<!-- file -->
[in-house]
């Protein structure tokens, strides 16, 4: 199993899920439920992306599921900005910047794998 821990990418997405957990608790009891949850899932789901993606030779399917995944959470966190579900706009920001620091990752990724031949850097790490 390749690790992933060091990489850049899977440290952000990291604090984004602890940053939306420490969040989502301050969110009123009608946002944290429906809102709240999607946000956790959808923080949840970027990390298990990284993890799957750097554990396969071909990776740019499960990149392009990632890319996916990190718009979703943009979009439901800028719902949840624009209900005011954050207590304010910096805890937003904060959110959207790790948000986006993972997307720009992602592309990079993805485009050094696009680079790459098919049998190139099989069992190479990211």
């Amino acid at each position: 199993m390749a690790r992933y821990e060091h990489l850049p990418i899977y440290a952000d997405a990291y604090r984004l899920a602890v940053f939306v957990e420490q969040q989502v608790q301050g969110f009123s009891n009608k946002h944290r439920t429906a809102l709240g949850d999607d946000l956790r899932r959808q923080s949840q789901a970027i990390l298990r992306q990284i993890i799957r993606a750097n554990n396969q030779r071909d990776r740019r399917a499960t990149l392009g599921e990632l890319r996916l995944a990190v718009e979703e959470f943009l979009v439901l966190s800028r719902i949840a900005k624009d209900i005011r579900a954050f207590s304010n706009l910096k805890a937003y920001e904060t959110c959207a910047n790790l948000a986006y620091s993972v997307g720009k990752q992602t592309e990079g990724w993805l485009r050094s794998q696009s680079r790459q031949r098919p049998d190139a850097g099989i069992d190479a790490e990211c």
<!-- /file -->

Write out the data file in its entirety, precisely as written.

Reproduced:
[in-house]
């Protein structure tokens, strides 16, 4: 199993899920439920992306599921900005910047794998 821990990418997405957990608790009891949850899932789901993606030779399917995944959470966190579900706009920001620091990752990724031949850097790490 390749690790992933060091990489850049899977440290952000990291604090984004602890940053939306420490969040989502301050969110009123009608946002944290429906809102709240999607946000956790959808923080949840970027990390298990990284993890799957750097554990396969071909990776740019499960990149392009990632890319996916990190718009979703943009979009439901800028719902949840624009209900005011954050207590304010910096805890937003904060959110959207790790948000986006993972997307720009992602592309990079993805485009050094696009680079790459098919049998190139099989069992190479990211």
């Amino acid at each position: 199993m390749a690790r992933y821990e060091h990489l850049p990418i899977y440290a952000d997405a990291y604090r984004l899920a602890v940053f939306v957990e420490q969040q989502v608790q301050g969110f009123s009891n009608k946002h944290r439920t429906a809102l709240g949850d999607d946000l956790r899932r959808q923080s949840q789901a970027i990390l298990r992306q990284i993890i799957r993606a750097n554990n396969q030779r071909d990776r740019r399917a499960t990149l392009g599921e990632l890319r996916l995944a990190v718009e979703e959470f943009l979009v439901l966190s800028r719902i949840a900005k624009d209900i005011r579900a954050f207590s304010n706009l910096k805890a937003y920001e904060t959110c959207a910047n790790l948000a986006y620091s993972v997307g720009k990752q992602t592309e990079g990724w993805l485009r050094s794998q696009s680079r790459q031949r098919p049998d190139a850097g099989i069992d190479a790490e990211c």